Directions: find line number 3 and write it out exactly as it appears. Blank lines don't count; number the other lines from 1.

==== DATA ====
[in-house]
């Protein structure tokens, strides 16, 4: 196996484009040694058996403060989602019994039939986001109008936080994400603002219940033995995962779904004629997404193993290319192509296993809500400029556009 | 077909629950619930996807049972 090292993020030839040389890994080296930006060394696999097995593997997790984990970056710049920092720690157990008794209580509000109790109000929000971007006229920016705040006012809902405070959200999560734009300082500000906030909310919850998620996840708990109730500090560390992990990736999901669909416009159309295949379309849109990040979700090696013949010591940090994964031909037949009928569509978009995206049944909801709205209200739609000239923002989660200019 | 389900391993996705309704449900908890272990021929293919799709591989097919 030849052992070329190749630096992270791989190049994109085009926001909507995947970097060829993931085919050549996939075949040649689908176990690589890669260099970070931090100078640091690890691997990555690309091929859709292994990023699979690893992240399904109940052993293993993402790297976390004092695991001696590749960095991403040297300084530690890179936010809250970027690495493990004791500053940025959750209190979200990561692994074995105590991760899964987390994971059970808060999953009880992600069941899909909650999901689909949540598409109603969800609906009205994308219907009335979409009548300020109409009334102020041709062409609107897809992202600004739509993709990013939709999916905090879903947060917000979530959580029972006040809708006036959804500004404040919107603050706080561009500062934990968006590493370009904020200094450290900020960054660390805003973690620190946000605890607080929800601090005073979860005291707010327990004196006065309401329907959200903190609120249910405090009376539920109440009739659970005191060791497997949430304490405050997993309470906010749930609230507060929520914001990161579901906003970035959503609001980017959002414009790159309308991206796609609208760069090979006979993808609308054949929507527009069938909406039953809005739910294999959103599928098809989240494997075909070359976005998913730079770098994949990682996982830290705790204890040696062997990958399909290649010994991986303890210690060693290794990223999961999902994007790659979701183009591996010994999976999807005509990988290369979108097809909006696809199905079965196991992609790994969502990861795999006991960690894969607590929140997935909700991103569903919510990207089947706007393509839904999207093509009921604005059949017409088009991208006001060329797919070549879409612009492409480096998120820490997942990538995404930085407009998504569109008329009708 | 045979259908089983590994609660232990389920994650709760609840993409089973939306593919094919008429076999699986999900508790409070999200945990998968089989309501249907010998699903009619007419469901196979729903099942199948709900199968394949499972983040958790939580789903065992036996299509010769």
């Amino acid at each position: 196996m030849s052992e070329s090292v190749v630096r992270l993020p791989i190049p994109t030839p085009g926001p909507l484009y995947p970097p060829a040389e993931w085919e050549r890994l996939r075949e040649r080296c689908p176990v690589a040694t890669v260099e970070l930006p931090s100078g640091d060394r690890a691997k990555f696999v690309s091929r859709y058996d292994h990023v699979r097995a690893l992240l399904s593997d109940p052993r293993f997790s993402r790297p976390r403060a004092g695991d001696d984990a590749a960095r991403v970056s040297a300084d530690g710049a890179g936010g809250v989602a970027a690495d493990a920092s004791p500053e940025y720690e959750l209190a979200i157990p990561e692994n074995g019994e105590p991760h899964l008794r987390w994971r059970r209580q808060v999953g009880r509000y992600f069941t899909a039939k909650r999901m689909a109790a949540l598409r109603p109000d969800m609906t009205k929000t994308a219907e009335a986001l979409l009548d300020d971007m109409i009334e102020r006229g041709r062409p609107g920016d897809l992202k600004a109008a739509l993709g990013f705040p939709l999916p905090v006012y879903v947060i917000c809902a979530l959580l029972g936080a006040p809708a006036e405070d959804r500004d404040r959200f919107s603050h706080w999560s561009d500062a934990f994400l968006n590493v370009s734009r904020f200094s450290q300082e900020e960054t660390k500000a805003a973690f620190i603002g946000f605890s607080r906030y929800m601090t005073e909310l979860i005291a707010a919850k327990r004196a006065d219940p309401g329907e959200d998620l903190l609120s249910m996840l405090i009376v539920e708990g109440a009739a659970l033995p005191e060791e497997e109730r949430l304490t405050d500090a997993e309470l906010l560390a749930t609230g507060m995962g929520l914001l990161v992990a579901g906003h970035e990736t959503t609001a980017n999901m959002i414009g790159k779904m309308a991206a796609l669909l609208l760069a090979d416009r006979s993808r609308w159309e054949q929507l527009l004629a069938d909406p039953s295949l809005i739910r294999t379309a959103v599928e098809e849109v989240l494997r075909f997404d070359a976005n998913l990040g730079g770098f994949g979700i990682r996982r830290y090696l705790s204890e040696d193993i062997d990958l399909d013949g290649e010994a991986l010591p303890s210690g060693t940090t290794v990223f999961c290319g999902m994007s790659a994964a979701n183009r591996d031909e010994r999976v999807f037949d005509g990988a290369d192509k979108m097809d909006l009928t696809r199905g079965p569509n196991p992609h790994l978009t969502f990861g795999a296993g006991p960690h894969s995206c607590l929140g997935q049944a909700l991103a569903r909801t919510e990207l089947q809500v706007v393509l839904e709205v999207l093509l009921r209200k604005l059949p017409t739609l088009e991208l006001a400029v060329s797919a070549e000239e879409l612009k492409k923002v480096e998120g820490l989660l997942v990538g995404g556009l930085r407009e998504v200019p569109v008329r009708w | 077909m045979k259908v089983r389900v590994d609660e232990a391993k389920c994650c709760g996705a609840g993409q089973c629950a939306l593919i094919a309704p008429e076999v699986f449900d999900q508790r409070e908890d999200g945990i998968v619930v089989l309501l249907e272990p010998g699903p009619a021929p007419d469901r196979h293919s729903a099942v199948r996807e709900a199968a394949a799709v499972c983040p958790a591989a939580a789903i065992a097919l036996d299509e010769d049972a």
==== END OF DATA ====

């Amino acid at each position: 196996m030849s052992e070329s090292v190749v630096r992270l993020p791989i190049p994109t030839p085009g926001p909507l484009y995947p970097p060829a040389e993931w085919e050549r890994l996939r075949e040649r080296c689908p176990v690589a040694t890669v260099e970070l930006p931090s100078g640091d060394r690890a691997k990555f696999v690309s091929r859709y058996d292994h990023v699979r097995a690893l992240l399904s593997d109940p052993r293993f997790s993402r790297p976390r403060a004092g695991d001696d984990a590749a960095r991403v970056s040297a300084d530690g710049a890179g936010g809250v989602a970027a690495d493990a920092s004791p500053e940025y720690e959750l209190a979200i157990p990561e692994n074995g019994e105590p991760h899964l008794r987390w994971r059970r209580q808060v999953g009880r509000y992600f069941t899909a039939k909650r999901m689909a109790a949540l598409r109603p109000d969800m609906t009205k929000t994308a219907e009335a986001l979409l009548d300020d971007m109409i009334e102020r006229g041709r062409p609107g920016d897809l992202k600004a109008a739509l993709g990013f705040p939709l999916p905090v006012y879903v947060i917000c809902a979530l959580l029972g936080a006040p809708a006036e405070d959804r500004d404040r959200f919107s603050h706080w999560s561009d500062a934990f994400l968006n590493v370009s734009r904020f200094s450290q300082e900020e960054t660390k500000a805003a973690f620190i603002g946000f605890s607080r906030y929800m601090t005073e909310l979860i005291a707010a919850k327990r004196a006065d219940p309401g329907e959200d998620l903190l609120s249910m996840l405090i009376v539920e708990g109440a009739a659970l033995p005191e060791e497997e109730r949430l304490t405050d500090a997993e309470l906010l560390a749930t609230g507060m995962g929520l914001l990161v992990a579901g906003h970035e990736t959503t609001a980017n999901m959002i414009g790159k779904m309308a991206a796609l669909l609208l760069a090979d416009r006979s993808r609308w159309e054949q929507l527009l004629a069938d909406p039953s295949l809005i739910r294999t379309a959103v599928e098809e849109v989240l494997r075909f997404d070359a976005n998913l990040g730079g770098f994949g979700i990682r996982r830290y090696l705790s204890e040696d193993i062997d990958l399909d013949g290649e010994a991986l010591p303890s210690g060693t940090t290794v990223f999961c290319g999902m994007s790659a994964a979701n183009r591996d031909e010994r999976v999807f037949d005509g990988a290369d192509k979108m097809d909006l009928t696809r199905g079965p569509n196991p992609h790994l978009t969502f990861g795999a296993g006991p960690h894969s995206c607590l929140g997935q049944a909700l991103a569903r909801t919510e990207l089947q809500v706007v393509l839904e709205v999207l093509l009921r209200k604005l059949p017409t739609l088009e991208l006001a400029v060329s797919a070549e000239e879409l612009k492409k923002v480096e998120g820490l989660l997942v990538g995404g556009l930085r407009e998504v200019p569109v008329r009708w | 077909m045979k259908v089983r389900v590994d609660e232990a391993k389920c994650c709760g996705a609840g993409q089973c629950a939306l593919i094919a309704p008429e076999v699986f449900d999900q508790r409070e908890d999200g945990i998968v619930v089989l309501l249907e272990p010998g699903p009619a021929p007419d469901r196979h293919s729903a099942v199948r996807e709900a199968a394949a799709v499972c983040p958790a591989a939580a789903i065992a097919l036996d299509e010769d049972a």